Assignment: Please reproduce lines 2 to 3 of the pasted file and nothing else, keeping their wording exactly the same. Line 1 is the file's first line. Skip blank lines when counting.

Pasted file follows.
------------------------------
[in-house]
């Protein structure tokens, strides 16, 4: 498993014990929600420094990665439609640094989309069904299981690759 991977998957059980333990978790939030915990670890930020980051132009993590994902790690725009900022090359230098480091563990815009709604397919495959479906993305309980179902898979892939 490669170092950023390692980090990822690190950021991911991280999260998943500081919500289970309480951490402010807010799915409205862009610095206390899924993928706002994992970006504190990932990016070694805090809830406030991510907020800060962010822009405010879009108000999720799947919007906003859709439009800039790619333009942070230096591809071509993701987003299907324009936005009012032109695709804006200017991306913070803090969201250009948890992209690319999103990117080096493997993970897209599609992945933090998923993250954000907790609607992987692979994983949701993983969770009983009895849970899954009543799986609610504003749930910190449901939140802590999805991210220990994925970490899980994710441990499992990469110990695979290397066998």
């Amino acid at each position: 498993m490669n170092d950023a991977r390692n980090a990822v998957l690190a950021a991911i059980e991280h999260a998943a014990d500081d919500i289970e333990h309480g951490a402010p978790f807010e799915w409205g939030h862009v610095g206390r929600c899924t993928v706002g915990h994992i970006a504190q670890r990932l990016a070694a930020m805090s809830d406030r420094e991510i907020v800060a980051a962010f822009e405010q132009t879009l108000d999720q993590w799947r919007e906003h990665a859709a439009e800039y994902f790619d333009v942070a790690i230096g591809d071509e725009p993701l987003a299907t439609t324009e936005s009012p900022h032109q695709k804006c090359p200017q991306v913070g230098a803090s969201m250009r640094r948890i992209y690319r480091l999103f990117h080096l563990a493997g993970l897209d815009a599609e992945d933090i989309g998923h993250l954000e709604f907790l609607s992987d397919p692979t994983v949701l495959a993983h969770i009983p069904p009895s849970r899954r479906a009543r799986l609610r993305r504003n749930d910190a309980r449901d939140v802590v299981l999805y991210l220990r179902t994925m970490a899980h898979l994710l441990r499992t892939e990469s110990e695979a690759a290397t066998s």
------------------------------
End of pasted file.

């Protein structure tokens, strides 16, 4: 498993014990929600420094990665439609640094989309069904299981690759 991977998957059980333990978790939030915990670890930020980051132009993590994902790690725009900022090359230098480091563990815009709604397919495959479906993305309980179902898979892939 490669170092950023390692980090990822690190950021991911991280999260998943500081919500289970309480951490402010807010799915409205862009610095206390899924993928706002994992970006504190990932990016070694805090809830406030991510907020800060962010822009405010879009108000999720799947919007906003859709439009800039790619333009942070230096591809071509993701987003299907324009936005009012032109695709804006200017991306913070803090969201250009948890992209690319999103990117080096493997993970897209599609992945933090998923993250954000907790609607992987692979994983949701993983969770009983009895849970899954009543799986609610504003749930910190449901939140802590999805991210220990994925970490899980994710441990499992990469110990695979290397066998």
């Amino acid at each position: 498993m490669n170092d950023a991977r390692n980090a990822v998957l690190a950021a991911i059980e991280h999260a998943a014990d500081d919500i289970e333990h309480g951490a402010p978790f807010e799915w409205g939030h862009v610095g206390r929600c899924t993928v706002g915990h994992i970006a504190q670890r990932l990016a070694a930020m805090s809830d406030r420094e991510i907020v800060a980051a962010f822009e405010q132009t879009l108000d999720q993590w799947r919007e906003h990665a859709a439009e800039y994902f790619d333009v942070a790690i230096g591809d071509e725009p993701l987003a299907t439609t324009e936005s009012p900022h032109q695709k804006c090359p200017q991306v913070g230098a803090s969201m250009r640094r948890i992209y690319r480091l999103f990117h080096l563990a493997g993970l897209d815009a599609e992945d933090i989309g998923h993250l954000e709604f907790l609607s992987d397919p692979t994983v949701l495959a993983h969770i009983p069904p009895s849970r899954r479906a009543r799986l609610r993305r504003n749930d910190a309980r449901d939140v802590v299981l999805y991210l220990r179902t994925m970490a899980h898979l994710l441990r499992t892939e990469s110990e695979a690759a290397t066998s």